You might think that one of the most popular refreshments would be the easiest for flight attendants to grab — they'll have lots on hand and endless practice pouring it. However, it turns out that although a refreshing glass of Diet Coke is a one-ingredient drink to prep, it's possibly the most annoying think you can order on a plane.
In a 2013 post on the flight attendant blog These Gold Wings that has since gone viral, an anonymous flight attendant named Jet explained why pouring a can of Diet Coke is more difficult for the airline crew to serve you.
"As you may know, the aircraft cabin is not pressurized to sea level, but rather to the equivalent of about seven or eight thousand feet. This means some passengers might feel a little lightheaded or that alcohol affects them almost twice as much as it would on the ground. It also means soft drinks foam up a lot more when poured out of a can. The worst culprit for this is Diet Coke. I literally have to sit and wait for the bubbles to fall before I can continue pouring. If all three passengers ask for diet coke I'll often get them started, take another three drink orders, serve those, and then finish the diet cokes. As the infomercials say, 'There's GOT to be a better way!'"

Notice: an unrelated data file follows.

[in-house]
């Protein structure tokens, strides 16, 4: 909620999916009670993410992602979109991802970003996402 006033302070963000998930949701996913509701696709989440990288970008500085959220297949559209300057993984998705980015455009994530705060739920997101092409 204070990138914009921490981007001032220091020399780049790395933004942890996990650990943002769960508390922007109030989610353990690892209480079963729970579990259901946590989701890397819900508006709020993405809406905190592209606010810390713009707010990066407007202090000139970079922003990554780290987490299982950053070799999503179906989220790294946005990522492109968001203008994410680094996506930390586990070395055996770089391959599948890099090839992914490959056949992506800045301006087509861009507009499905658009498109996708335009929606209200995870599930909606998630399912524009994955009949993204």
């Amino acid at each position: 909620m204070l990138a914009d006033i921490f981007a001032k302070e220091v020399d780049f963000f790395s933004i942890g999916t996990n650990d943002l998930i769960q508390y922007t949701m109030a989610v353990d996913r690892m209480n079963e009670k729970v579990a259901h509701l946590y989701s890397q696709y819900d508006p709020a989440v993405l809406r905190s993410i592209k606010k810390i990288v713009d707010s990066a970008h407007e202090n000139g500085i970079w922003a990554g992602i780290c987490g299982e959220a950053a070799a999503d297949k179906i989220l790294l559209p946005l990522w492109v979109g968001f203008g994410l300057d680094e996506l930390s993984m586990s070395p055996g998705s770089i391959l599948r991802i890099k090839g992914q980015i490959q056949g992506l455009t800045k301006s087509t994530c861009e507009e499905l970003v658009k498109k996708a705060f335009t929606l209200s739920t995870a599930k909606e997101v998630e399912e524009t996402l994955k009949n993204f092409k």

Heather Poole, an American Airlines flight attendant, shared this sentiment with The HuffPost UK as well in her book, Cruising Attitude: Tales of Crashpads, Crew Drama and Crazy Passengers at 35,000 Feet. "[Diet Coke is] the most annoying beverage a flight attendant can pour for a passenger in flight, because in the time it takes us to fill one cup, we could have served an entire row of passengers," Heather wrote. "I've actually had nightmares about frantically trying to finish a never ending Diet Coke beverage service before landing."
A spokeswoman for Coke told HuffPost UK that the extra ice enhances the extra bubbles but declined to explain why the altitude affects this beverage differently than the brand's other products. "The amount of bubbles across different sparkling beverages is related to the specific recipe versus the altitude in which they are poured," the spokesperson said. "Generally, when sparkling beverages are poured at room temperature from a can and over ice, the fizz is increased."